What's in your medicine cabinet? it's likely to contain at least one type of over-the-counter pain drug such as aspirin, acetaminophen, or ibuprofen. And while you may not think twice about taking them when you have a headache,menstrual cramps or back trouble, there are some risks associated with pain relievers you may not be aware of.
The most commonly used types of over-the-counter (OTC) painkillers are non-steroidal anti-inflammatory drugs (NSAIDs) — ibuprofen (Advil), and naproxen (Aleve) — and acetaminophen (Tylenol), also sold under other brand names.
In most cases and when taken properly for pain, these drugs are very safe. That's why they're sold over-the-counter in the first place. But there are some situations where you can put yourself at risk by using these pain drugs improperly.
Acetaminophen and Risk of Liver Damage
One of the most well-known risks of painkillers is liver damage from acetaminophen. "Although [acetaminophen] has been used for years and overall is extremely safe, liver toxicity can occur with use of more than 4,000 milligrams in a day," "This would be eight 500-milligram pills, which is the dosage of extra-strength Tylenol. Liver damage or failure may also occur at lower doses in those who drink alcohol regularly or who have pre-existing liver disease, such as hepatitis C."
Because acetaminophen is often incorporated into other drugs, you may not be aware of exactly how much you're taking, which further compounds your risk. "It's also included in multiple other remedies for colds or sinus symptoms and is commonly paired with other stronger painkillers in medications such as Vicodin and Percocet,"."If an individual is not aware of this fact, he may unintentionally expose himself to amounts of acetaminophen in the danger zone."
NSAIDs and Ulcers
Taking ibuprofen and naproxen doesn't pose as great a risk to liver function as acetaminophen. However, some damage to the stomach lining is a possibility, which can lead to blood loss from the irritated area, stomach pains (gastritis), and even ulcers. This is also true of aspirin, which is related to NSAIDs and has many of the same properties. And if you use aspirin along with ibuprofen or naproxen, the risk to your stomach is even greater.
"Any of these pain drugs alone can cause ulcers, and using them together only increases the risk,"All three of these medications reduce pain through their effects on the prostaglandin pathways." Unfortunately, those same effects are what lead to an increased risk of gastritis and ulcer formation.
NSAIDs and Kidney Function
Though it's rare, some people could risk kidney problems from using ibuprofen or naproxen. "A less common but severe complication related to these medications is kidney failure, which occurs more commonly in patients who have co-existing risk factors, such as diabetes or high blood pressure,"
NSAIDs and Miscarriage
Women taking NSAIDs during the first 20 weeks of pregnancy are more than twice as likely to have a miscarriage. These drugs may interfere with levels of prostaglandins, hormones that are important in inducing labor. If you are pregnant or planning a pregnancy and want to take any medication, including painkillers, be sure to discuss it with your doctor first.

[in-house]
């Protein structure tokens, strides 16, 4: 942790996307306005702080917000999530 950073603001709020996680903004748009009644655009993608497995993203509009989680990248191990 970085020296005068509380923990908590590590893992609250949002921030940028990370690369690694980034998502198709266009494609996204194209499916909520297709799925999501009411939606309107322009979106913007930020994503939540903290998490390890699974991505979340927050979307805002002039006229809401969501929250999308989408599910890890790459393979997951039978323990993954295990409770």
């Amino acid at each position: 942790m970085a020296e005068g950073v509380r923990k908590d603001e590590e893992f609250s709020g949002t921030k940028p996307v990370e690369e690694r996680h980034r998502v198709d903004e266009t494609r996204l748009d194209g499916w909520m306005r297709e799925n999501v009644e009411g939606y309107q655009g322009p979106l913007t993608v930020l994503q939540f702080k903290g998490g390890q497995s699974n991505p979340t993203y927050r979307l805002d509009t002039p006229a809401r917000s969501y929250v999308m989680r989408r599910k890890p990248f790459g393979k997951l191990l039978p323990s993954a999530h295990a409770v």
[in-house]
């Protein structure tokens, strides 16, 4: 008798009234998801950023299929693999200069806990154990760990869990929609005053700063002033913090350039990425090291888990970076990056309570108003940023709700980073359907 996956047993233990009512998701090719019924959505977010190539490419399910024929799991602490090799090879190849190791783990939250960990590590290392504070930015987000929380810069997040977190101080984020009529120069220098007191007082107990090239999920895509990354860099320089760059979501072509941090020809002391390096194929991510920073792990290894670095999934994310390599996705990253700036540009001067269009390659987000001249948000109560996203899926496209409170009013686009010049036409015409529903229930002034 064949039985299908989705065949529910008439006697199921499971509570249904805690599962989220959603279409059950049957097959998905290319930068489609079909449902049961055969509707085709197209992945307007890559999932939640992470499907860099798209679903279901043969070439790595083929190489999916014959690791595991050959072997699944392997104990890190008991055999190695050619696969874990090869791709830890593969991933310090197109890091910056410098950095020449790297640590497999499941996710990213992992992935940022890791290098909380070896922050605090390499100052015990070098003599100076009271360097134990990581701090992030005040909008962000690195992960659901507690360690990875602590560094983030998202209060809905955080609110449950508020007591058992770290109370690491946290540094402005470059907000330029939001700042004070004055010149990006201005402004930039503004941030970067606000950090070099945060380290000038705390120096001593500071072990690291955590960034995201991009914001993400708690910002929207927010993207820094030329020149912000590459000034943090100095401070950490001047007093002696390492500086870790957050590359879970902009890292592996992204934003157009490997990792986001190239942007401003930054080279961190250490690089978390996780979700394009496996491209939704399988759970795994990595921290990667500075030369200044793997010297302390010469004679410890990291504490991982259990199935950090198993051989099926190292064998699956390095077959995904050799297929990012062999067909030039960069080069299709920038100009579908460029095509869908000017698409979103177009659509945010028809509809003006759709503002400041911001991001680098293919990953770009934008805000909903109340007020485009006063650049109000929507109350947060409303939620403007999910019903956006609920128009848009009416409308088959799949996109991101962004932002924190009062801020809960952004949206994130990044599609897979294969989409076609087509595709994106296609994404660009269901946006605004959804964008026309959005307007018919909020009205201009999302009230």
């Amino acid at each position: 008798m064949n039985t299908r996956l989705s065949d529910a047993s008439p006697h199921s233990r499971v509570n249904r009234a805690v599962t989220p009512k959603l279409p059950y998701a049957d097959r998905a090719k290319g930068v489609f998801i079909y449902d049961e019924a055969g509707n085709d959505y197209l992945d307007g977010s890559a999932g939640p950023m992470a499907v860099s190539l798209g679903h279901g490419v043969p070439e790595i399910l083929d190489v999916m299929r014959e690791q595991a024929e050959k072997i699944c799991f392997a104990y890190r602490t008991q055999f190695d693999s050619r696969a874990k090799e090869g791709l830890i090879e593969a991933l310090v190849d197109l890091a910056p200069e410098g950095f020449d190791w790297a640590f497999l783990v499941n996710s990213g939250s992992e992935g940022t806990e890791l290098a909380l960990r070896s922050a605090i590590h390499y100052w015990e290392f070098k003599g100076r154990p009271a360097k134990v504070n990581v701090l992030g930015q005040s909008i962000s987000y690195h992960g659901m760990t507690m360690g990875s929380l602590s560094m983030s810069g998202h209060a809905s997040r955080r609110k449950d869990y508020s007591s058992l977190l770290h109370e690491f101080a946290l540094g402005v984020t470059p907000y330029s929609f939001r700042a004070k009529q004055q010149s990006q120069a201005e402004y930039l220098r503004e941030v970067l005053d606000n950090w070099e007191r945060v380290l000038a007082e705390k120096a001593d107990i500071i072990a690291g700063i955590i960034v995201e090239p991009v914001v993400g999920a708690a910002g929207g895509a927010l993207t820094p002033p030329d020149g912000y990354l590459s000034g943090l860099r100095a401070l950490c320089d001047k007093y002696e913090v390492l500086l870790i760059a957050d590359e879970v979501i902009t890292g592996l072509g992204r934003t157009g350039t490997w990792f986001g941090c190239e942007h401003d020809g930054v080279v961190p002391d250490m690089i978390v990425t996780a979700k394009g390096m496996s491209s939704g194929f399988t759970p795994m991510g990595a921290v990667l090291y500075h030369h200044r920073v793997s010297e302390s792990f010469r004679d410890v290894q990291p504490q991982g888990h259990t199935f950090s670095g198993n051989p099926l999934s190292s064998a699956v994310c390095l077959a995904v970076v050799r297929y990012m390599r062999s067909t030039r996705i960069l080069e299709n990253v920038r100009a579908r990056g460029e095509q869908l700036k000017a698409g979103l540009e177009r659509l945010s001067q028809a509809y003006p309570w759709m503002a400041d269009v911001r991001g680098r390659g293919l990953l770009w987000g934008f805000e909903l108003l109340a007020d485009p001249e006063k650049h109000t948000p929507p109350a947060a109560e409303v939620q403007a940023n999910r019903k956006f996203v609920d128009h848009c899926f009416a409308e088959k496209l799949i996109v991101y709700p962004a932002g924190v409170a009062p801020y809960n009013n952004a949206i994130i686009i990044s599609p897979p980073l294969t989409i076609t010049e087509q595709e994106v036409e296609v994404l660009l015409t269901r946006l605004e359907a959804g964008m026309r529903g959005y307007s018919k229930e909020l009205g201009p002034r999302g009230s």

NSAIDs and Antidepressants
Taking NSAIDs may reduce the effectiveness of the antidepressants known as selective serotonin reuptake inhibitors, or SSRIs. "More research will need to be done to further confirm these findings before a blanket recommendation can be made," "Frequently in these situations, a conclusion is jumped to, and unintended consequences may occur. For example, follow-up studies may reveal that the extra pain endured secondary to stopping the use of NSAIDs may also lead to a lower success rate of depression treatment."
Painkillers and Blood Thinners
Ibuprofen, naproxen, and aspirin have a mild blood-thinning effect. This isn't a problem for most people, but for those already on blood-thinning medications, it can be an issue. "In patients on blood thinners such as Coumadin or Plavix to prevent clots, these medications [NSAIDS and aspirin] can lead to the unintentional over-thinning of the blood and excessive risks of bleeding," "Additionally, these NSAIDs have been shown to raise blood pressure. In most cases the increase is small, but it can be variable."
What Your Doctor Needs to Know
One thing that is clear when it comes to chronic pain and the pain drugs you take for it: It's important to talk to your doctor about the risks involved if you are using them frequently. "Obviously, OTC medications are safe enough that it has been deemed that a doctor's prescription is no longer necessary for their use,""However, that does not mean they are risk-free."
To stay safe, be sure to inform your doctor about OTC painkiller use if:
-You are taking these drugs daily and for an extended period of time
-You are taking prescription medications, especially painkillers
-You are pregnant or planning to become pregnant
-You have another chronic condition such as high blood pressure, kidney disease, diabetes, or coronary artery disease.